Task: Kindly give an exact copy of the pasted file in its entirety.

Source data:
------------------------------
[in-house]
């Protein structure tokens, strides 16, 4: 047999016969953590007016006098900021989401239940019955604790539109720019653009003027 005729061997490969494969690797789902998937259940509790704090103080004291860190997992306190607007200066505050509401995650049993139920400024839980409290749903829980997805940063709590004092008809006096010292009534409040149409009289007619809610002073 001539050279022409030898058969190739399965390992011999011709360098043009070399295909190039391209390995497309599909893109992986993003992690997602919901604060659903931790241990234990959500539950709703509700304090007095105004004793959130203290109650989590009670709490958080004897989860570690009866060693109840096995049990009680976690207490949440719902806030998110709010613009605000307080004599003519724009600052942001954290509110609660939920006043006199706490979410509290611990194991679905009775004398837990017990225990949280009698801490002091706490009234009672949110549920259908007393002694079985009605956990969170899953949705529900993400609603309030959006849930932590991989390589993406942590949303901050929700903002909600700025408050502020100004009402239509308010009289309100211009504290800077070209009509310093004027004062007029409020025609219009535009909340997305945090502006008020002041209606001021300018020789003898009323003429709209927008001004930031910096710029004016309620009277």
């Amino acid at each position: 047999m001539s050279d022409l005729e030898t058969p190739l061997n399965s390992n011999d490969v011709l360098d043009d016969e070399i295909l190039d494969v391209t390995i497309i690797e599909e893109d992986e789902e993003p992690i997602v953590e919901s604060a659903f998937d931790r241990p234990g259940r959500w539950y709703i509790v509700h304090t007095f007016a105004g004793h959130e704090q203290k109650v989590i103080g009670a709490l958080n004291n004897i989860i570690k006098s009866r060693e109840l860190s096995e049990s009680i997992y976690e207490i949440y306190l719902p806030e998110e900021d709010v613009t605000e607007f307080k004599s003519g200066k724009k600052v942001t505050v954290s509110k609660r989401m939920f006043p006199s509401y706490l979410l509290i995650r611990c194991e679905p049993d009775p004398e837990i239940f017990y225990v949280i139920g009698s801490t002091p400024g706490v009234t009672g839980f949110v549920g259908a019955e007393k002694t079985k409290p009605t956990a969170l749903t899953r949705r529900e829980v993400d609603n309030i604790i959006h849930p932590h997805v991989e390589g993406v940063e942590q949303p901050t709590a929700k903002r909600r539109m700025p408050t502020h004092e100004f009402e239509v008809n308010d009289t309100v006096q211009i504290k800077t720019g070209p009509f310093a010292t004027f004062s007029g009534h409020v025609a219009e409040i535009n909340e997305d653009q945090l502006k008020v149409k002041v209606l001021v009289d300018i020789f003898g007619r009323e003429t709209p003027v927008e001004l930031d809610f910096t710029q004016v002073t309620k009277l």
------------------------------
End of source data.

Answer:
[in-house]
């Protein structure tokens, strides 16, 4: 047999016969953590007016006098900021989401239940019955604790539109720019653009003027 005729061997490969494969690797789902998937259940509790704090103080004291860190997992306190607007200066505050509401995650049993139920400024839980409290749903829980997805940063709590004092008809006096010292009534409040149409009289007619809610002073 001539050279022409030898058969190739399965390992011999011709360098043009070399295909190039391209390995497309599909893109992986993003992690997602919901604060659903931790241990234990959500539950709703509700304090007095105004004793959130203290109650989590009670709490958080004897989860570690009866060693109840096995049990009680976690207490949440719902806030998110709010613009605000307080004599003519724009600052942001954290509110609660939920006043006199706490979410509290611990194991679905009775004398837990017990225990949280009698801490002091706490009234009672949110549920259908007393002694079985009605956990969170899953949705529900993400609603309030959006849930932590991989390589993406942590949303901050929700903002909600700025408050502020100004009402239509308010009289309100211009504290800077070209009509310093004027004062007029409020025609219009535009909340997305945090502006008020002041209606001021300018020789003898009323003429709209927008001004930031910096710029004016309620009277």
């Amino acid at each position: 047999m001539s050279d022409l005729e030898t058969p190739l061997n399965s390992n011999d490969v011709l360098d043009d016969e070399i295909l190039d494969v391209t390995i497309i690797e599909e893109d992986e789902e993003p992690i997602v953590e919901s604060a659903f998937d931790r241990p234990g259940r959500w539950y709703i509790v509700h304090t007095f007016a105004g004793h959130e704090q203290k109650v989590i103080g009670a709490l958080n004291n004897i989860i570690k006098s009866r060693e109840l860190s096995e049990s009680i997992y976690e207490i949440y306190l719902p806030e998110e900021d709010v613009t605000e607007f307080k004599s003519g200066k724009k600052v942001t505050v954290s509110k609660r989401m939920f006043p006199s509401y706490l979410l509290i995650r611990c194991e679905p049993d009775p004398e837990i239940f017990y225990v949280i139920g009698s801490t002091p400024g706490v009234t009672g839980f949110v549920g259908a019955e007393k002694t079985k409290p009605t956990a969170l749903t899953r949705r529900e829980v993400d609603n309030i604790i959006h849930p932590h997805v991989e390589g993406v940063e942590q949303p901050t709590a929700k903002r909600r539109m700025p408050t502020h004092e100004f009402e239509v008809n308010d009289t309100v006096q211009i504290k800077t720019g070209p009509f310093a010292t004027f004062s007029g009534h409020v025609a219009e409040i535009n909340e997305d653009q945090l502006k008020v149409k002041v209606l001021v009289d300018i020789f003898g007619r009323e003429t709209p003027v927008e001004l930031d809610f910096t710029q004016v002073t309620k009277l």